To be inspired, your audience needs to see how findings are reliable and relevant. Part 1 talked about creating practical checklists to ensure data-driven research is reproducible. This post describes how to deliver results that resonate with your audience.

It’s nice when people review analytical findings, think "Hmmm, interesting," and add the link to bitly. It’s exponentially nicer when they say “Holy smokes, let’s get started!” Certainly there are big differences between publishing a report, populating an executive dashboard, and presenting face-to-face. But these three techniques can be applied in many settings.

1. Avoid navel-gazing. Regardless of how elegant the analytics are, if your audience doesn’t understand what they might do with them, your efforts won’t have impact. All of us must resist the urge to overemphasize our expertise and hard work, and focus on helping others achieve more. Ask yourself which insights can help someone grow their business, improve team performance, or create social good.

2. Show relationships explicitly. Now more than ever, organizations urgently need *actionable insights* rather than findings. Of course you won’t always know people’s potential actions or decisions; addressing them directly can make you sound presumptuous, or just plain wrong. But you should know the subject matter well enough to anticipate objectives, values, or priorities. Be sure to connect to outcomes that are meaningful: Whenever possible, include a simple illustration, so people see key relationships at a glance.

Example: Before. Writeup of results (paragraphs or bullet points). “Patient engagement enables substantial provider cost savings. In a recent RCT, interactive, web-based patient engagement cut sedation needs 18% and procedure time 14% for first-time colonoscopy patients.”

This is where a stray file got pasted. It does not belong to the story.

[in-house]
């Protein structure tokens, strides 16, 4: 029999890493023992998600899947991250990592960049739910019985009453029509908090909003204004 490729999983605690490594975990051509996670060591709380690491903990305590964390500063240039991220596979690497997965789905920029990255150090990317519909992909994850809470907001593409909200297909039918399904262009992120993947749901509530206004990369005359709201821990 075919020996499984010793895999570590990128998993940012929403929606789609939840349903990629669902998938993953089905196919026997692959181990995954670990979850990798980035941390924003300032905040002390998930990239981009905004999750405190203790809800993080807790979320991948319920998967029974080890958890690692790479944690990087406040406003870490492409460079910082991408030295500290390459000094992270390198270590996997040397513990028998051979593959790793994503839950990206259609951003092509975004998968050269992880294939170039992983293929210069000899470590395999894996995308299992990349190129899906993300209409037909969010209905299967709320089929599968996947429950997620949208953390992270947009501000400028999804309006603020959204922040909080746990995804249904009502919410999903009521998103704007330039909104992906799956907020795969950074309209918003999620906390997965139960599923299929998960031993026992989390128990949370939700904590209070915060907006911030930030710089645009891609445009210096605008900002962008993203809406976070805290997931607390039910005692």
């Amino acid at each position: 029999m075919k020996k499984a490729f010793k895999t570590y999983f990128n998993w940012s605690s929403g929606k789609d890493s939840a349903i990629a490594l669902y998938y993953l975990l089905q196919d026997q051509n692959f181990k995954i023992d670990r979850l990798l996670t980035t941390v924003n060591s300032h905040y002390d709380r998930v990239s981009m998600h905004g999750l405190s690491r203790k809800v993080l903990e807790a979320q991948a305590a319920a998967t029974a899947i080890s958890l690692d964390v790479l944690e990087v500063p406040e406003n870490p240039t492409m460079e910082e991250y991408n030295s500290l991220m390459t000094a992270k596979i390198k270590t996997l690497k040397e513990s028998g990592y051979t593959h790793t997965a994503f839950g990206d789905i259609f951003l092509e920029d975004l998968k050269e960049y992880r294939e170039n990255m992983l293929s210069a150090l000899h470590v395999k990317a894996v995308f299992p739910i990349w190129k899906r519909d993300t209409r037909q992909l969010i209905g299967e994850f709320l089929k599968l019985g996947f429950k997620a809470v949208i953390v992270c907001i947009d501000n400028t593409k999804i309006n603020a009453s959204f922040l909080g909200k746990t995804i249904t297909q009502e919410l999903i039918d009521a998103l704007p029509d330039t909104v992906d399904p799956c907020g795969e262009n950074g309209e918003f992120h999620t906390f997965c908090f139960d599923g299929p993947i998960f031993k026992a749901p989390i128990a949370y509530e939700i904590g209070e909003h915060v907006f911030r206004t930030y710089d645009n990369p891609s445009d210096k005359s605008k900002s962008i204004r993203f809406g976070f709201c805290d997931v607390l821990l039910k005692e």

Example: After. Use a simple illustration of associations, cause-effect, or before-after data relationships.
Interactive colonoscopy education → 14% faster procedures

EMMI offers an excellent example in this writeup of patient engagement research. Note how they name-drop respected medical centers doing a randomized, controlled trial - but quickly shift to simple, powerful visuals and descriptions of the business problem, evidence, and value message. (Bonus points for this Vimeo.)

Line Chart example

3. Build a better dashboard.
Data visualizations on dashboards effectively show what’s happening now, or what already happened. But when you are in a position to specifically advise decision makers, more is required. This spot-on observation by James Taylor (@jamet123) at Decision Management Solutions says it well: “Dashboards are decision support systems, but paradoxically, their design does not usually consider decisions explicitly.”

Example: Before. Graphics can indeed be worth 1,000 words, but simple information feeds and routine forecasts are a commodity.

Example: After. Decision makers need predictions and recommendations/prescriptive analytics. Most powerful are insights into the expected outcomes from untried, hopefully curve-bending or needle-moving activities. Some innovative variations on the standard dashboard are:

- List of specific decisions that could influence the numbers being predicted.

- List of actions that have influenced the numbers being displayed. 

- Environment where people can do what-ifs and think through different operational decisions. Formalizing this in a dashboard isn't realistic for every organization. Accenture provides excellent perspective on industrializing the insight-action-outcome sequence.

Ugly Research is the creator of PepperSlice: Insights Manager as a Service.

18 February 2016

Inspire people with insights, Part 1.

audience clapping

When presenting findings, it’s essential to show their reliability and relevance. Today’s post discusses how to show your evidence is reproducible; next week in Part 2, we’ll cover how to show it’s relevant.

Show that your insights are reproducible. With complexity on the rise, there’s no shortage of quality problems with traditional research: People are finding it impossible to replicate everything from peer-reviewed, published findings to Amy Cuddy's power pose study. A recent examination of psychology evidence was particularly painful.